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2004 Van Vleck Notes

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Eighth Wolfgang Wasow Memorial Lecture

The year 2003 marked the tenth anniversary of the death of Wolfgang Wasow. The 8th Memorial Lecture, funded by a generous endowment established by Wolfgang's children, was given on November 12, 2003 by Nancy Kopell on Rhythms in the nervous system: From cells to behavior via dynamics.

Nancy Kopell is the William Goodwin Aurelio Professor of Mathematics and Science at Boston University and is one of the leading biomathematicians in the world. She is co-director of the Center for BioDynamics (CBD) at Boston University, a multidisciplinary center which aims to train undergraduates, graduates, and postdoctoral fellows in leading techniques from dynamical systems theory and its applications to biology and engineering. A former MacArthur Foundation Fellow, Professor Kopell was elected to the National Academy of Sciences in 1996.

The abstract of her lecture was:

The nervous system produces rhythmic electrical activity in many frequency ranges, and the rhythms displayed during waking are tightly tied to cognitive state. This talk describes ongoing work whose ultimate aim is to understand the uses of these rhythms in sensory processing, cognition and motor control. The method used is to address the biophysical underpinnings of the different rhythms and transitions among them, to get clues to how specific important subsets of the cortex and hippocampus process and transform spatio-temporal input. We focus on the gamma rhythm (30-80 hz), which is associated with attention and awareness, and theta (4-12), associated with active exploration and learning of sequences. Via case studies, we show that different biophysics corresponds to different dynamical structure in the rhythms, with implications for function. The mathematical tools come from dynamical systems, and include the use of low-dimensional maps, probability and geometric singular perturbations.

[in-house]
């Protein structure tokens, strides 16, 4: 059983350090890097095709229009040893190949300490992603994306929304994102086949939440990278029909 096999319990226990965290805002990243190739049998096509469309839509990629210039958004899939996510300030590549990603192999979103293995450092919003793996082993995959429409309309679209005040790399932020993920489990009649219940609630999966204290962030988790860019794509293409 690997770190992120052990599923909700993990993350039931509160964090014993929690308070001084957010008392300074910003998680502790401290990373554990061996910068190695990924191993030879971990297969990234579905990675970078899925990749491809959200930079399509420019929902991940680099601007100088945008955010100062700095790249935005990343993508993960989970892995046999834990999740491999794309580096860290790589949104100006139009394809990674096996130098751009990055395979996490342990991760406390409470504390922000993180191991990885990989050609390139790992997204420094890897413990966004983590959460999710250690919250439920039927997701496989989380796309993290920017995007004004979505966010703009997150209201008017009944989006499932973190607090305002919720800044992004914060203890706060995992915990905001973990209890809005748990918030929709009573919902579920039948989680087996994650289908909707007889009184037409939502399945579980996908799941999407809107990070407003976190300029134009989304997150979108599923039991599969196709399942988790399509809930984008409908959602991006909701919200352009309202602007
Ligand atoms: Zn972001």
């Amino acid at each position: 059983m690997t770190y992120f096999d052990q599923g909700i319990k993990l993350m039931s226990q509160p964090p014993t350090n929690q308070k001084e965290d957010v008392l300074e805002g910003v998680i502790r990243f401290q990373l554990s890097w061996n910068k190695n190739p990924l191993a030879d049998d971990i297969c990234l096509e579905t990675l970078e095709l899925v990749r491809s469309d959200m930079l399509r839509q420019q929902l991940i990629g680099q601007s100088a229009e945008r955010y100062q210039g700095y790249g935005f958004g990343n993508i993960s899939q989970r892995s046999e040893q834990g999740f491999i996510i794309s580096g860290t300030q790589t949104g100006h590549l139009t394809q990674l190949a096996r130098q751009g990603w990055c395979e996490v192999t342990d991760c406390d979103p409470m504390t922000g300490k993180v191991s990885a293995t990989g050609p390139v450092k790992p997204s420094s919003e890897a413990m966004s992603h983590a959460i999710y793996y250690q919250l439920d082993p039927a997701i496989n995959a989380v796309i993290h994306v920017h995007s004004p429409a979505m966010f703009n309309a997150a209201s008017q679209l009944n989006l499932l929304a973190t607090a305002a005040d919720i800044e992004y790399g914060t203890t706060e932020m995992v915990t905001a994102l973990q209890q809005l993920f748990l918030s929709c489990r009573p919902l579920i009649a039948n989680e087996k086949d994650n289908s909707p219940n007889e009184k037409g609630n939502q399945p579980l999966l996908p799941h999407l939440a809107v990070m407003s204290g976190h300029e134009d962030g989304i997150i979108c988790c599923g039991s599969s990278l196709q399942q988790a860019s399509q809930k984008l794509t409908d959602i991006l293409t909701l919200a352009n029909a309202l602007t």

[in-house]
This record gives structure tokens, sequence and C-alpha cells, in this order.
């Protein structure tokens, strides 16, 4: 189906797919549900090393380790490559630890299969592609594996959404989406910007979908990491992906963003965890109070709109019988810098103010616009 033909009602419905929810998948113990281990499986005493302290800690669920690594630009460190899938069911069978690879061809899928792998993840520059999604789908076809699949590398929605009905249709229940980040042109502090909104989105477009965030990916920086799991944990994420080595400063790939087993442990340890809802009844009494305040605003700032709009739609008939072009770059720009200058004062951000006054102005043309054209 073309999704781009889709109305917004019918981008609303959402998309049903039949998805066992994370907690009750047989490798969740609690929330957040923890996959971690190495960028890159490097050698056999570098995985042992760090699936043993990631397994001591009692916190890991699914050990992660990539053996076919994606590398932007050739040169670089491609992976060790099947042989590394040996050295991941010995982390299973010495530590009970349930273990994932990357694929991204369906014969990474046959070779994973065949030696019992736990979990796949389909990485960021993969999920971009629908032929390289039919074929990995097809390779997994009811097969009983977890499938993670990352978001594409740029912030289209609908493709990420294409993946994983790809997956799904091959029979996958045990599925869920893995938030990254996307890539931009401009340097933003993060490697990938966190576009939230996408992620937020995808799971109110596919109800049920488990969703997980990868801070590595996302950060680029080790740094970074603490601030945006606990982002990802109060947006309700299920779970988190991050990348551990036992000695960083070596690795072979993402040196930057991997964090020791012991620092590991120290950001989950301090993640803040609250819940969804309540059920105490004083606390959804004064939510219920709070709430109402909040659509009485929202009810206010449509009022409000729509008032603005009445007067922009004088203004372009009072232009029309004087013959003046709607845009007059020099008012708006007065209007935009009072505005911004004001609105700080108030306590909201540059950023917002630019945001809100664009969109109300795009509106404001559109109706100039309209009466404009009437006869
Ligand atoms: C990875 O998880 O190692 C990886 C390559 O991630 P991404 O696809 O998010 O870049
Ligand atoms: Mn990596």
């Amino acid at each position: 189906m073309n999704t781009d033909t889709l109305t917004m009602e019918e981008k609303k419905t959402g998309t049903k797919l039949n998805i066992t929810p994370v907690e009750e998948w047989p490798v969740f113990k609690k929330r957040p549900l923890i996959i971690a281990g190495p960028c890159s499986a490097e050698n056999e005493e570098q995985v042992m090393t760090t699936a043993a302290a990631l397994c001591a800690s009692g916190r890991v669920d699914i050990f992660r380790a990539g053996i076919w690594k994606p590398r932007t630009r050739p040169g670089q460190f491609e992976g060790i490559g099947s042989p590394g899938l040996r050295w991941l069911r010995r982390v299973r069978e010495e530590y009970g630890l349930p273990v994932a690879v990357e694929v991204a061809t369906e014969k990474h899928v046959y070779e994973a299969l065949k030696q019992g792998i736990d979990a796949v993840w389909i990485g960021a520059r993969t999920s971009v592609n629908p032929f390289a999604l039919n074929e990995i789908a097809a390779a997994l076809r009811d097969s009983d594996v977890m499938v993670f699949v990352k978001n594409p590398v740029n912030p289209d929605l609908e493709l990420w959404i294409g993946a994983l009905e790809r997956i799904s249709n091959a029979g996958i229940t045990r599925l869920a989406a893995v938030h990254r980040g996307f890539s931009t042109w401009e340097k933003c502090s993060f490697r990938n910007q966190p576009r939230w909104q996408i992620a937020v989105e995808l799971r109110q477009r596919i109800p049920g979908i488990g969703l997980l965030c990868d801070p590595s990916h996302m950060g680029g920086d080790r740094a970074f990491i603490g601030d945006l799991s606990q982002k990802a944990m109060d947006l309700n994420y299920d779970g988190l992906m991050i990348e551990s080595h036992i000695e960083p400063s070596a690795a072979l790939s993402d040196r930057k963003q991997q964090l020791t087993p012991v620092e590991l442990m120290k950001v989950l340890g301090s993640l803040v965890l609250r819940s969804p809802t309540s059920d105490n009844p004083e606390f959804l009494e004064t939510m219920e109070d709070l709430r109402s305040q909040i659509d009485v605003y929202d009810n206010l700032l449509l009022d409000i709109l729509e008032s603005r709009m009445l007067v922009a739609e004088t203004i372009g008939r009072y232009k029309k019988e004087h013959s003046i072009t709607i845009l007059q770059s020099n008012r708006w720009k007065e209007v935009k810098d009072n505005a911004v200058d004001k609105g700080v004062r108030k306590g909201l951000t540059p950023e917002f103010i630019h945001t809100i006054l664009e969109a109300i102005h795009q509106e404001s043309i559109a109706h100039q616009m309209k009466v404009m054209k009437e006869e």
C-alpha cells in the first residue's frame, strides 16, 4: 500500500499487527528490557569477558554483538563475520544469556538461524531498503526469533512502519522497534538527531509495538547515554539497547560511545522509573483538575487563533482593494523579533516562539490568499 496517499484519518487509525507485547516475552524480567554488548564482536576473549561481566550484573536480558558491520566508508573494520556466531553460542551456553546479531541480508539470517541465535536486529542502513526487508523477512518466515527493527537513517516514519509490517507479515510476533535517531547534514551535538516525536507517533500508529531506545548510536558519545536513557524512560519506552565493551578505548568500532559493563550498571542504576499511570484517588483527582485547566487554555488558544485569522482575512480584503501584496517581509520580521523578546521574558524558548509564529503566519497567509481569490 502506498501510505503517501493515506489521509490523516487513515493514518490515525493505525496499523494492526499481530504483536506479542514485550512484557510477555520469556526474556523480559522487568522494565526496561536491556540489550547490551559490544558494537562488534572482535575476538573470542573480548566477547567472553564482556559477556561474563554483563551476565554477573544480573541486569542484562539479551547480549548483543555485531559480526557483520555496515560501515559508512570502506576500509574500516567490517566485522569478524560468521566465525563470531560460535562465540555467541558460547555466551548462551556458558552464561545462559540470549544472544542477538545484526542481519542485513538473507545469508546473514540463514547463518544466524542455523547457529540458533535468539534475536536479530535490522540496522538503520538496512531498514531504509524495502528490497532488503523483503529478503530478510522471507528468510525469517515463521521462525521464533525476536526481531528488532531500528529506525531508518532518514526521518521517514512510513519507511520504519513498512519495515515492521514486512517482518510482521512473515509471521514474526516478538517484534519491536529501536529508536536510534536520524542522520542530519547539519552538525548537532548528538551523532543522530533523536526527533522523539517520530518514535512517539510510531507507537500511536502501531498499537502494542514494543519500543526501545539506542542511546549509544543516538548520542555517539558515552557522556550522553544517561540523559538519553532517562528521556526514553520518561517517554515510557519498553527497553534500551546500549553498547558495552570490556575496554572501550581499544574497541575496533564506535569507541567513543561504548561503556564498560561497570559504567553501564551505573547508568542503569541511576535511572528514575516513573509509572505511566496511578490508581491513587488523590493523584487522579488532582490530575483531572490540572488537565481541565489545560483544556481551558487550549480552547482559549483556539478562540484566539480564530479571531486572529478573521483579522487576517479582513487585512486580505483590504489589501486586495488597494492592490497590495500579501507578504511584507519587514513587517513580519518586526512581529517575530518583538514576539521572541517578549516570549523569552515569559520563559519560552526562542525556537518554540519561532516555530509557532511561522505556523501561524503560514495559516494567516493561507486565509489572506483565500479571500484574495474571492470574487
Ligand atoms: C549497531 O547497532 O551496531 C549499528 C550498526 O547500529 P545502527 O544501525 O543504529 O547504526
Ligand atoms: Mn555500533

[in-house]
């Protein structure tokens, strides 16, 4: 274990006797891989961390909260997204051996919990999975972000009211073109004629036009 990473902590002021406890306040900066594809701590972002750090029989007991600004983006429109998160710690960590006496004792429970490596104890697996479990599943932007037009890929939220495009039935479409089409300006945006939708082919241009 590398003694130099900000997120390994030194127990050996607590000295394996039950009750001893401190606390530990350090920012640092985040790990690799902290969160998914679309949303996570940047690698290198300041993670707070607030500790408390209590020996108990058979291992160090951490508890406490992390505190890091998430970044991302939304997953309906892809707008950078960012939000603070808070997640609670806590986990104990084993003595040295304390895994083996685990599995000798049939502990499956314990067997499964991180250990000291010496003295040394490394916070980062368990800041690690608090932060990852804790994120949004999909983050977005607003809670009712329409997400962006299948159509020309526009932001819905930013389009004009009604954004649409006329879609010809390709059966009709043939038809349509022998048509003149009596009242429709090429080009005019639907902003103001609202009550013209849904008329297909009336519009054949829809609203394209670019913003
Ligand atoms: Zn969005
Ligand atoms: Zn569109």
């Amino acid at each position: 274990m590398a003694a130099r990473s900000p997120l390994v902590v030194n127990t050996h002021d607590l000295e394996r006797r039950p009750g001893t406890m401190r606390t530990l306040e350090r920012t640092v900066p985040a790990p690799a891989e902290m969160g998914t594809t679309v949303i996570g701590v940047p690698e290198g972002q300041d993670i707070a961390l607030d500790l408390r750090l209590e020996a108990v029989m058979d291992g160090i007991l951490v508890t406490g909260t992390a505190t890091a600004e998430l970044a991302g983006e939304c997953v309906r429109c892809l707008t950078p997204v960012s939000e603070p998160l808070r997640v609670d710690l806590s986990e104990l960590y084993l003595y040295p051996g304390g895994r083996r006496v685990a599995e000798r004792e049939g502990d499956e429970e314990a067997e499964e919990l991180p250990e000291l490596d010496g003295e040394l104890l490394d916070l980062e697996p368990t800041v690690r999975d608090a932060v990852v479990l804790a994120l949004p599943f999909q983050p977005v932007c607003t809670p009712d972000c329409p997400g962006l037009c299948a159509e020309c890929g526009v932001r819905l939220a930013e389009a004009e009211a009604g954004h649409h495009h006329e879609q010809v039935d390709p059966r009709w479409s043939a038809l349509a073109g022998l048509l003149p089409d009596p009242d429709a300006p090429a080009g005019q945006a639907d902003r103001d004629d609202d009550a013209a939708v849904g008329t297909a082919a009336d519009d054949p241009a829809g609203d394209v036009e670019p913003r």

Professor Kopell also gave a more technical lecture Ä neuron as a chain of oscillators: dynamics of a dopaminergic neuron" in the Applied Math/PDE seminar on November 13, 2003.

Eighth LAA Lecture

The 8th annual LAA Lecture was given by Peter Sarnak of Princeton University and New York University on October 17, 2003. The title of his lecture was Ramanujan Graphs and his abstract reads as follows:

Highly connected but sparse graphs (ëxpanders") have proven to be fundamental building blocks in many algorithms in computational complexity theory. We review the definition(in terms of eigenvalues of the adjacency matrix) and construction of Ramanujan Graphs, these being optimal in this connection. We then discuss recent developments related to the eigenvalues and random graphs and matrices as well as higher dimensional Ramanujan Buildings.

Peter Sarnak is Eugene Higgins Professor of Mathematics at Princeton University and Professor of Mathematics at the Corant Institute of Mathematical Sciences, NYU. Professor Sarnak has made many major contributions to number theory and to problems in analysis motivated by number theory. He is a 2003 winner of the AMS's Levi L. Conant Prize, a 2001 winner of the Ostrowski Prize, and a 1998 winner of SIAM's Polyá Prize. He was elected to the U.S. National Academy of Sciences and the U.K. Royal Society in 2002. He has supervised the theses of over 30 graduate students.

2004 LAA Lecture
Craig Tracy
April 26, 2004

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